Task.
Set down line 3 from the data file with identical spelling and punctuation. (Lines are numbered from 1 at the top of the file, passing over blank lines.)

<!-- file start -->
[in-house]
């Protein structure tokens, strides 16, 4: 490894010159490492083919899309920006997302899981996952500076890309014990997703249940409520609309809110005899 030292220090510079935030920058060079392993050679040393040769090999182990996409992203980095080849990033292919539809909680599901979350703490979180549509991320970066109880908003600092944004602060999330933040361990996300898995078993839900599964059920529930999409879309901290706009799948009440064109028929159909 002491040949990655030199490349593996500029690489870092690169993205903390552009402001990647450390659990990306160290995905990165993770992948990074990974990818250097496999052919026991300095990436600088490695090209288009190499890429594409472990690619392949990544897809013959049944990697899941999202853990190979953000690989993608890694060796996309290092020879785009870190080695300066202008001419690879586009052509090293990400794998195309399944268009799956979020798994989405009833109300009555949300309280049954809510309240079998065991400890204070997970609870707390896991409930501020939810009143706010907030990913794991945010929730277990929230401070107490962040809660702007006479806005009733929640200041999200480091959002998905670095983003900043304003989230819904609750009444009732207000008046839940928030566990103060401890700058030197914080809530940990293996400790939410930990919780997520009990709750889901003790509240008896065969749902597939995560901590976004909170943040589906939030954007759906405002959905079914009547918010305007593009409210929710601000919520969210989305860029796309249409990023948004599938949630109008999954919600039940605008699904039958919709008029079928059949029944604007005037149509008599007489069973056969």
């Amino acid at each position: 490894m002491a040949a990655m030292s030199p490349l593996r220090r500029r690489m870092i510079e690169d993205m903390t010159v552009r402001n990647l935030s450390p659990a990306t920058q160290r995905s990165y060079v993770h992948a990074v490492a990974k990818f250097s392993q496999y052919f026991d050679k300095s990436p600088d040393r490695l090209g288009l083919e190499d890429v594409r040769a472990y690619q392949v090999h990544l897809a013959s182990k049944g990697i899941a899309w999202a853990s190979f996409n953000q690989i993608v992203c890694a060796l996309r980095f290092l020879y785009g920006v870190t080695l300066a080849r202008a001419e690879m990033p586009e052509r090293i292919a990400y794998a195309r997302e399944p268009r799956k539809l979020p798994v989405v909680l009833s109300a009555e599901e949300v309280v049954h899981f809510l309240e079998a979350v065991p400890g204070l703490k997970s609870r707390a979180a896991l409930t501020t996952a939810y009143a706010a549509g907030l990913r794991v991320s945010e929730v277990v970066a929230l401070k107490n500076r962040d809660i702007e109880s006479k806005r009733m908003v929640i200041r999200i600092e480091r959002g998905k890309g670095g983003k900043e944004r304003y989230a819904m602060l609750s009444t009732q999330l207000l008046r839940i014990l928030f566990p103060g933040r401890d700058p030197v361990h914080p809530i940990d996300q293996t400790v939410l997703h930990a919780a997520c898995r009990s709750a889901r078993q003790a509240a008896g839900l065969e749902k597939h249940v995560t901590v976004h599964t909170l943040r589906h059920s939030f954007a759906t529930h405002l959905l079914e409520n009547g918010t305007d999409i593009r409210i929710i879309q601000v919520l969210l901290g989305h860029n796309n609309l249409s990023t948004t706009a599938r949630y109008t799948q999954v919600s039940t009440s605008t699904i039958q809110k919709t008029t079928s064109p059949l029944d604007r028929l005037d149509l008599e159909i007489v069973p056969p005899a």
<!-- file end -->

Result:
């Amino acid at each position: 490894m002491a040949a990655m030292s030199p490349l593996r220090r500029r690489m870092i510079e690169d993205m903390t010159v552009r402001n990647l935030s450390p659990a990306t920058q160290r995905s990165y060079v993770h992948a990074v490492a990974k990818f250097s392993q496999y052919f026991d050679k300095s990436p600088d040393r490695l090209g288009l083919e190499d890429v594409r040769a472990y690619q392949v090999h990544l897809a013959s182990k049944g990697i899941a899309w999202a853990s190979f996409n953000q690989i993608v992203c890694a060796l996309r980095f290092l020879y785009g920006v870190t080695l300066a080849r202008a001419e690879m990033p586009e052509r090293i292919a990400y794998a195309r997302e399944p268009r799956k539809l979020p798994v989405v909680l009833s109300a009555e599901e949300v309280v049954h899981f809510l309240e079998a979350v065991p400890g204070l703490k997970s609870r707390a979180a896991l409930t501020t996952a939810y009143a706010a549509g907030l990913r794991v991320s945010e929730v277990v970066a929230l401070k107490n500076r962040d809660i702007e109880s006479k806005r009733m908003v929640i200041r999200i600092e480091r959002g998905k890309g670095g983003k900043e944004r304003y989230a819904m602060l609750s009444t009732q999330l207000l008046r839940i014990l928030f566990p103060g933040r401890d700058p030197v361990h914080p809530i940990d996300q293996t400790v939410l997703h930990a919780a997520c898995r009990s709750a889901r078993q003790a509240a008896g839900l065969e749902k597939h249940v995560t901590v976004h599964t909170l943040r589906h059920s939030f954007a759906t529930h405002l959905l079914e409520n009547g918010t305007d999409i593009r409210i929710i879309q601000v919520l969210l901290g989305h860029n796309n609309l249409s990023t948004t706009a599938r949630y109008t799948q999954v919600s039940t009440s605008t699904i039958q809110k919709t008029t079928s064109p059949l029944d604007r028929l005037d149509l008599e159909i007489v069973p056969p005899a």